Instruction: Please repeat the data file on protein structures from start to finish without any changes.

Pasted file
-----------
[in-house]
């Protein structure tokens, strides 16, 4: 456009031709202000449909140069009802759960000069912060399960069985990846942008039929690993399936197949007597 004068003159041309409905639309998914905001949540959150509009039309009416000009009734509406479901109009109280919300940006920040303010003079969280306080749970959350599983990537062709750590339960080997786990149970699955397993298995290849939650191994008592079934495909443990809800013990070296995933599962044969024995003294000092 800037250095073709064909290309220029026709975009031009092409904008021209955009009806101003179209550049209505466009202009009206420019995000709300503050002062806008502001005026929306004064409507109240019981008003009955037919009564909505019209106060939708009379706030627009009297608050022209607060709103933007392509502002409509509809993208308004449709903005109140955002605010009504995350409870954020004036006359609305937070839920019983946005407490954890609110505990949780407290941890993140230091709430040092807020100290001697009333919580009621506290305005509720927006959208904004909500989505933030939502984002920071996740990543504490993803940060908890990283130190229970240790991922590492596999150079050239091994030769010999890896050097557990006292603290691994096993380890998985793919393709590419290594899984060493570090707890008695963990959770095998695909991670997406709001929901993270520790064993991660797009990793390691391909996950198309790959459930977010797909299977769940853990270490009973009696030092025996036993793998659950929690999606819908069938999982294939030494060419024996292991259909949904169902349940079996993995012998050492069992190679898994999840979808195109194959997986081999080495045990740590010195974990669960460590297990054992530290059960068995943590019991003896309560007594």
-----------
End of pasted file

[in-house]
């Protein structure tokens, strides 16, 4: 456009031709202000449909140069009802759960000069912060399960069985990846942008039929690993399936197949007597 004068003159041309409905639309998914905001949540959150509009039309009416000009009734509406479901109009109280919300940006920040303010003079969280306080749970959350599983990537062709750590339960080997786990149970699955397993298995290849939650191994008592079934495909443990809800013990070296995933599962044969024995003294000092 800037250095073709064909290309220029026709975009031009092409904008021209955009009806101003179209550049209505466009202009009206420019995000709300503050002062806008502001005026929306004064409507109240019981008003009955037919009564909505019209106060939708009379706030627009009297608050022209607060709103933007392509502002409509509809993208308004449709903005109140955002605010009504995350409870954020004036006359609305937070839920019983946005407490954890609110505990949780407290941890993140230091709430040092807020100290001697009333919580009621506290305005509720927006959208904004909500989505933030939502984002920071996740990543504490993803940060908890990283130190229970240790991922590492596999150079050239091994030769010999890896050097557990006292603290691994096993380890998985793919393709590419290594899984060493570090707890008695963990959770095998695909991670997406709001929901993270520790064993991660797009990793390691391909996950198309790959459930977010797909299977769940853990270490009973009696030092025996036993793998659950929690999606819908069938999982294939030494060419024996292991259909949904169902349940079996993995012998050492069992190679898994999840979808195109194959997986081999080495045990740590010195974990669960460590297990054992530290059960068995943590019991003896309560007594």